It also entails creating particular medical orders that are honored by the medical workers when the medical crisis is at the epicenter (Machado, 2004). The form allows patients who are extremely ill some form of control during their end of life care.
It involves medical treatment and measures that are deemed or perceived to be extraordinary. In most cases, the form is signed by both the doctors and patients. It helps in not only minimizing cases of ineffective administration of medications or treatment but also minimizes family and patients from suffering as well as making sure that the wishes of the patient as stipulated are honored (Cone, Brice, Delbridge, & Myers, 2015). Summary of the discussion The committee discussed various cases on the topic mentioned in the agenda and the ethics surrounding these issues as well as controversies that are usually embedded alongside them.
More emphasis was laid on the issue of end of life (active, passive, and voluntary, involuntary, non-voluntary). The committee decided that cases involving active, passive, voluntary, and all other forms of euthanasia are to be vigilantly weighed before the individuals from the various disciplines that attended the meeting making decisions. All the forms of euthanasia were highly discouraged unless they were extremely compelling. Moreover, the medical practitioners involved in such cases should evaluate if the action recommended being taken commensurate with their values. Recommendations The institution to highly discourage all the forms of euthanasia unless in unavoidable circumstances The practitioners who encounter these ethical challenges to incorporate if the action intended to be taken coincide with their values. The institution should avail of the POLST forms All the medical workers to try by all means possible to provide medical treatment to patients even in the eventuality of patients’ conditions deteriorating to the terminal stage. Lessons learned Making ethical decisions especially concerning issues surrounding patients ailing from conditions that are in the terminal stages at times prove to be quite challenging.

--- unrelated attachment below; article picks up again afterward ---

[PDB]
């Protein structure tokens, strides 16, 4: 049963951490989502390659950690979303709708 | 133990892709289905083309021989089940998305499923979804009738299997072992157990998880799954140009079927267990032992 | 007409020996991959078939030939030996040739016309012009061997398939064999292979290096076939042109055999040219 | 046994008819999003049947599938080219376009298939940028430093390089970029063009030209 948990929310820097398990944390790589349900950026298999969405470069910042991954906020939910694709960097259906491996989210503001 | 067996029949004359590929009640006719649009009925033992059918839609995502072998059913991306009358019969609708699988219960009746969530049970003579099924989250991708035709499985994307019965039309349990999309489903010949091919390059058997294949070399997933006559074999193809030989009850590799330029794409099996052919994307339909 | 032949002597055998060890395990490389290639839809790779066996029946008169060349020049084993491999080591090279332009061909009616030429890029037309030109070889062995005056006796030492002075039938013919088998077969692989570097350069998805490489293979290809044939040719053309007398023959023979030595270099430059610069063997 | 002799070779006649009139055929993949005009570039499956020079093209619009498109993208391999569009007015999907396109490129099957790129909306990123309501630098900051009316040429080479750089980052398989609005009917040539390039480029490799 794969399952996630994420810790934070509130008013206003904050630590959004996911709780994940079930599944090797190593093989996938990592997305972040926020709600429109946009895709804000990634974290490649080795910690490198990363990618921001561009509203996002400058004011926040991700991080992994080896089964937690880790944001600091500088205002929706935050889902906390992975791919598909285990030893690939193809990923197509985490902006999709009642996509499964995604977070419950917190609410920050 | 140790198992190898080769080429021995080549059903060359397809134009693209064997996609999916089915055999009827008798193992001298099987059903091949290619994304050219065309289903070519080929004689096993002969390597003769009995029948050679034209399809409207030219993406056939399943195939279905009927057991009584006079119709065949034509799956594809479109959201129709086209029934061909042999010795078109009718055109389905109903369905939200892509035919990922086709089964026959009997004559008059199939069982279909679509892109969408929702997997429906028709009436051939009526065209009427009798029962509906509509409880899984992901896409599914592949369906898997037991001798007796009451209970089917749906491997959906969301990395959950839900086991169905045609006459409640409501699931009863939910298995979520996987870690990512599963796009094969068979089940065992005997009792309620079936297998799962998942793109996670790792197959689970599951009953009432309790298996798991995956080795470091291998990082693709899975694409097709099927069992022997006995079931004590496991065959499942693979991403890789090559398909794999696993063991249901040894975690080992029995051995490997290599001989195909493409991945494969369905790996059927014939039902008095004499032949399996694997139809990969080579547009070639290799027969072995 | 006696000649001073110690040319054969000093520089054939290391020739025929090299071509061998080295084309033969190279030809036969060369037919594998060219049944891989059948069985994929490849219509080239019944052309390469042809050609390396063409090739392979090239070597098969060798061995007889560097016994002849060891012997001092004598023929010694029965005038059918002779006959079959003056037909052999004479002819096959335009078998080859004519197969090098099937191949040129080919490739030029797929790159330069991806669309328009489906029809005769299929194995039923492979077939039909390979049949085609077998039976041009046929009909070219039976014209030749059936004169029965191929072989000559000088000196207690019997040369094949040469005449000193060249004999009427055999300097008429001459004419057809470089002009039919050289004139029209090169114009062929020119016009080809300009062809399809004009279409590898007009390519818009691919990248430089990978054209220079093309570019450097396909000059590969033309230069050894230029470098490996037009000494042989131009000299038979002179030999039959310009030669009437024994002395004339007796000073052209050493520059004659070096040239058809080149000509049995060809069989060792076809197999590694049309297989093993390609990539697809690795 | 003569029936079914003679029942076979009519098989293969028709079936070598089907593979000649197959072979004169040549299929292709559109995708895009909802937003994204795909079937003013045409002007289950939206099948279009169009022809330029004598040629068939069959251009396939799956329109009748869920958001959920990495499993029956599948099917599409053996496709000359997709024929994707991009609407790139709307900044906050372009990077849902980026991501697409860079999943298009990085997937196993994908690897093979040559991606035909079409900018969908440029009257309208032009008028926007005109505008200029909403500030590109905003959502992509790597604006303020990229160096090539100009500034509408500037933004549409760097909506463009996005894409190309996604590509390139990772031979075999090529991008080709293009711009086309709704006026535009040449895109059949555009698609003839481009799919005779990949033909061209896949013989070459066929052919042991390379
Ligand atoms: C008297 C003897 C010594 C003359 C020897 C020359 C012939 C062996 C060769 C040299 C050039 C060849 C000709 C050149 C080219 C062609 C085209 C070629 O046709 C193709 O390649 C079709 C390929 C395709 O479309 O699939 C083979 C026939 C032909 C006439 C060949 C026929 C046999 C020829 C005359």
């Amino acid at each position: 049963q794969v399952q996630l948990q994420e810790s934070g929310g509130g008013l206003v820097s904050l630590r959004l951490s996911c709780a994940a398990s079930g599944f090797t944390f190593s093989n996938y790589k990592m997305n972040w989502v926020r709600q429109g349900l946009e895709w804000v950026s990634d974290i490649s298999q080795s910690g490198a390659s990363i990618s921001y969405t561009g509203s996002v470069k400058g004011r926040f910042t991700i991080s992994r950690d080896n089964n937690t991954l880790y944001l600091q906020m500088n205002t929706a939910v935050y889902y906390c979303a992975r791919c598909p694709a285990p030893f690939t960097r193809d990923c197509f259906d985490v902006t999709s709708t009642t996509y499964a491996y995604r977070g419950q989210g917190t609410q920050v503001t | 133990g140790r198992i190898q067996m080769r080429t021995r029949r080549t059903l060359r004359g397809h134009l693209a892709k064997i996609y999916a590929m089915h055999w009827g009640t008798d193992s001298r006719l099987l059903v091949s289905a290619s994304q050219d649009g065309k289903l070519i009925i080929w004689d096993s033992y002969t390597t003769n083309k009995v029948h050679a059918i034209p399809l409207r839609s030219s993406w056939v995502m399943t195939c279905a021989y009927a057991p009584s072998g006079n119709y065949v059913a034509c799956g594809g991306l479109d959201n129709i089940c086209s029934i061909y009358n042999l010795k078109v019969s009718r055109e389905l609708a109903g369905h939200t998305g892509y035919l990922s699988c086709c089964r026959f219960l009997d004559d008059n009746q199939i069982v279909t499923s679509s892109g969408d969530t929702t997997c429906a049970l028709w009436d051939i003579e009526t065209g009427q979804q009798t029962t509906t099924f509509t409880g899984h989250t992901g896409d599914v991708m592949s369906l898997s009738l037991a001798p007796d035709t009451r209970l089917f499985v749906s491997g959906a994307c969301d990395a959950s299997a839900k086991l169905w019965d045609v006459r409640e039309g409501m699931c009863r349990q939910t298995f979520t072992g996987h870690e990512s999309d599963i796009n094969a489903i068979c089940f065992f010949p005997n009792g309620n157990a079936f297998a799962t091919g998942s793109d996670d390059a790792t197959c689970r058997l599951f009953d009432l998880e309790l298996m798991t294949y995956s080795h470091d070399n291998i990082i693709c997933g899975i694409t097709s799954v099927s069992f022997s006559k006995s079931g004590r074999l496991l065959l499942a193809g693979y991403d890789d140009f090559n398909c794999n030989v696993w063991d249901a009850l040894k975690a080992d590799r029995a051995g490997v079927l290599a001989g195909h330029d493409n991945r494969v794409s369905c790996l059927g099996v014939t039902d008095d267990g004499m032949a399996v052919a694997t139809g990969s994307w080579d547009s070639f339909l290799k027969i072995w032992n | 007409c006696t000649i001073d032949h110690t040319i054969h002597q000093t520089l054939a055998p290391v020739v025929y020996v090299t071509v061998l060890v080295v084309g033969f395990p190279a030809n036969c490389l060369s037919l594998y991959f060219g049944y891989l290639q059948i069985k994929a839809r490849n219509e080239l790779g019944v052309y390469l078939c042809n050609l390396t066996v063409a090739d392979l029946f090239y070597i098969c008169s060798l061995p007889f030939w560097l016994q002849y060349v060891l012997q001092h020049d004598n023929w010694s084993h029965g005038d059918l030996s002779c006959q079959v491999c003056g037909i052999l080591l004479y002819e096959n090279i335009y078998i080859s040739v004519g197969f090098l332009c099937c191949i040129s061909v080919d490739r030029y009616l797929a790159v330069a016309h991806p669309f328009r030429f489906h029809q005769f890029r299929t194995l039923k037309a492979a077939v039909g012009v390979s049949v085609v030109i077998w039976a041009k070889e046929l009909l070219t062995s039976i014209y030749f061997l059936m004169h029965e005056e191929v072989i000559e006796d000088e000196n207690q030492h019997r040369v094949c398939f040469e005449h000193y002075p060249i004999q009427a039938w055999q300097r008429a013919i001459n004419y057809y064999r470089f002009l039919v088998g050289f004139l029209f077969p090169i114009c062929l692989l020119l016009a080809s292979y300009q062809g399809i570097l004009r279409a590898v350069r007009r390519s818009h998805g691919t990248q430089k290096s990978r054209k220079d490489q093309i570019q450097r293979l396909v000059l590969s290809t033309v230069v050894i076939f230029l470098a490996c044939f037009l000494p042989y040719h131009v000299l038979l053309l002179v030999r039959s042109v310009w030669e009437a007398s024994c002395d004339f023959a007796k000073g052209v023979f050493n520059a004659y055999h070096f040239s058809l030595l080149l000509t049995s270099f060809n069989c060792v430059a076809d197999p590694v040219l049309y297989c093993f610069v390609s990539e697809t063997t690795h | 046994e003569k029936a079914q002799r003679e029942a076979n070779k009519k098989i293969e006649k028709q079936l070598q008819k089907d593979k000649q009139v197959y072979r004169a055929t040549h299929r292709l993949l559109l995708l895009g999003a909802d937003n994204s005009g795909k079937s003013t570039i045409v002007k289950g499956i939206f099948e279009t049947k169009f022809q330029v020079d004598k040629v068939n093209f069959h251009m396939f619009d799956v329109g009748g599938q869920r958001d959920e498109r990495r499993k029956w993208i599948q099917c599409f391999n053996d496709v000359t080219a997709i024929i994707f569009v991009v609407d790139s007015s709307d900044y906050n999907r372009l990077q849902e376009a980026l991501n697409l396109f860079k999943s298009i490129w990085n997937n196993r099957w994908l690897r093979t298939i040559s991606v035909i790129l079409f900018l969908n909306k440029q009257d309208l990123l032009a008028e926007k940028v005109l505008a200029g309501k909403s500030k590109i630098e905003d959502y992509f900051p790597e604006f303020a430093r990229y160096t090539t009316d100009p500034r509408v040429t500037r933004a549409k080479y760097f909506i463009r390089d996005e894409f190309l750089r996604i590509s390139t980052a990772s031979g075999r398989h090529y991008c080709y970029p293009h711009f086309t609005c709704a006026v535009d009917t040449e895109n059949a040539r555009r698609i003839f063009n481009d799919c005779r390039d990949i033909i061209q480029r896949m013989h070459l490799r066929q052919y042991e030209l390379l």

There is a thin line between inactive and passive euthanasia which entails moral judgment or either a physician letting a patient die or killing the patient to prevent the patient from suffering though those who make decisions geared towards active euthanasia are usually condemned more than those who opt for the passive form.
Machado, C. (2004). Brain death and disorders of consciousness: [proceedings of the IV International Symposium on Coma and Death, held March 9 - 12, 2004, in Havana, Cuba]. New York: Springer Science + Business Media.
In Cone, D. C., In Brice, J. H., In Delbridge, T. R., & In Myers, J. B. (2015). Emergency medical services: Clinical practice and systems oversight.
Smith, S. W. (2012). End-of-life decisions in medical care: Principles and policies for regulating the dying process. Cambridge: Cambridge University Press.
Lawton, M. P. (2001). Focus on the end of life: Scientific and social issues. New York: Springer Pub. Co.
Johnstone, M.-J. (2009). Bioethics: A nursing perspective. Sydney, N.S.W: Churchill Livingstone/Elsevier.